3. “In his replies to ‘Weaving fan’, Jones missed out using the argument that cotton contamination in the Raes sample shows that the cloth cannot be of European manufacture”;

    Sorry, this is not true. This is a misunderstanding of what Rogers found and wrote.

    Raes found “traces” of cotton (Gossypium herbaceum) in one part of his sample.

    Rogers found the same cotton species in his Raes threads but almost no cotton in his sticky-tape samples coming from the main part of the Shroud. He also found many cotton fibers in the 2 small samples coming from the C14 area (“full of cotton”). He found that some Raes threads as well as the C14 pieces of threads he had were “full of cotton fibers” while the main part of the Shroud was (almost) “pure linen”.

    I found in Raes thread # 7 about 10-20% of cotton fibers mixed with flax fibers (see my paper in shroud.com). The main part of the Shroud seems to have no more than 2% of cotton fibers. Raes # 7 was likely a mixture of cotton/flax fibers.

    Cotton (G. herbaceum), although coming from the Midde-East was used in Europa in the Middle-Ages.

    The question is not the origin of the cotton but the fact that the Raes/c14 corner is full of cotton while the main part of the Shroud is almost pure linen.

    This is very important if you want to understand why Rogers thought that the Raes/C14 corner was not representative of the Shroud (the vanillin question being the other argument).

    1. Thank you Thiebault. But nevertheless, I would have surmised that any traces of cotton at all even if only confined to the Raes and C14 samples would necessarily imply a Middle East provenance. I would be surprised to learn that any cotton thread was used at all in Europe whether on looms or on mending linen before say the 17th century after there was active trade in raw cotton from the American cotton fields. I would concede that there may have been a prior trade in finished cotton goods from the Middle East. I would be happy to be corrected on any of these points.

    2. Thiebault: These were both excellent references, particularly your own very comprehensive paper in three parts. It seems quite clear that the C14 and Raes samples were not truly representative of the Shroud, and that this was even missed by Flury-Lemburg, who had maintained that there was no variation in the cloth. (It highlights the need to adhere to strict scientific protocols for any kind of truly representative sampling, notwithstanding cursory appearances, or even as in this case “expert” examination.)
      From your first reference, it seems that cotton was not well-known in Europe until well after the First Crusade in the 11th century – and it was even common to mistake it for some kind of “tree-wool”.
      The question now in my mind is when was this repair carried out? I am wondering if the dye found suggests that it was a medieval repair, rather than an ancient repair, as also might be suggested by the C14 tests. In that case it takes us back to the absence of vanillin as possibly the only remaining argument that the main cloth is of ancient provenance, but that it does not locate the origin as either Europe or the Middle East. Some other argument must seem to be sought if a Middle East provenance is to be asserted.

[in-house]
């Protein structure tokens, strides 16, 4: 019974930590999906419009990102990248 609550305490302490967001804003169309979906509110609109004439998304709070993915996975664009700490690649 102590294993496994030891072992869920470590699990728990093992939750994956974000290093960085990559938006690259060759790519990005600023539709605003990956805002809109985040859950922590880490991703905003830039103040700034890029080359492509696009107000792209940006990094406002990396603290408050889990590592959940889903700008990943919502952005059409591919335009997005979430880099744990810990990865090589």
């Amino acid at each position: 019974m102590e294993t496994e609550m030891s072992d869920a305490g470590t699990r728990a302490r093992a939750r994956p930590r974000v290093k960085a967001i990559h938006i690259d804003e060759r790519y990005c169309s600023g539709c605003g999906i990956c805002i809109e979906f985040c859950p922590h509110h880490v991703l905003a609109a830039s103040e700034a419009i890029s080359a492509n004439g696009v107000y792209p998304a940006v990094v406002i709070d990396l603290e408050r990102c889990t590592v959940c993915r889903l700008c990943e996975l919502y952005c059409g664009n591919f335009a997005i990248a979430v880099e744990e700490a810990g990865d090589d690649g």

4. Oh, gosh.

    I’m not sure the “my-expert-is-bigger-than-your-expert” argument is very helpful, and it maybe that both experts (as opposed to both bloggers) would agree with each other. It is surely true that perhaps 90% of all weaving is simple over and under 1-1 weave. This requires only a single heddle, which either raises or depresses alternate warp threads. 3-1 twill requires four heddles, alternately raising every fourth warp thread, and is indisputably more complicated. Whether it has a herringbone pattern or not is a feature of how the threads are set up on the heddles and, once set up, is no more complicated to make than ‘ordinary’ twill. The exact proportion of twill to 1-1 is not particularly relevant – there is a lot of cloth made, and even 1% would not, I think be considered terribly rare, although it would certainly be less than common. It may be that it was more expensive than ordinary cloth and has been disproportionately preserved.

    I’m afraid that I find the idea that there is no 3-1 herringbone twill from the 13th century anywhere in Europe difficult to credit. However it may be very rare, and I can well understand nobody wanting to lose any of it, even a (large) postage stamp size, just to act as a control. After all, the shroud would only be the most valuable cloth in creation if it was the genuine article, and there would be no guarantee of that before the control was destroyed. Another reason may be that by 13th century samples of fabric are complete articles rather than fragmentary, and chopping any sample off would damage them beyond tolerance.

    I note the complaint that Wilson’s word “unusual” is graced with a [sic] by Weaving Fan. However it is an odd word. What, I wonder, is ‘usual’ about the shroud? How many similar shrouds are there to compare it to before anything about it can be considered either usual or unusual? I think I would need half a dozen or so before I could class one of them as “unusual.”

    Having said that, Weaving Fan is being slightly disingenuous in his quote from Raes: “The type of weave is not particularly distinctive…” The paragraph from which it is taken begins: “At the beginning of our age both cotton and linen were known in the Middle East.” It is clear that here Raes is speaking of antiquity rather than the Middle Ages.

    Finally, and on a slightly different tack, and I don’t even know if it’s important, but on one side of a twill the warp threads dominate the visible area, and on the other side the weft. Does anyone know which side holds the (main) image on the shroud?

    1. “Does anyone know which side holds the (main) image on the shroud?”

      The so-called “warp side” (because about 75% of the “image side” surface is made up of warp threads).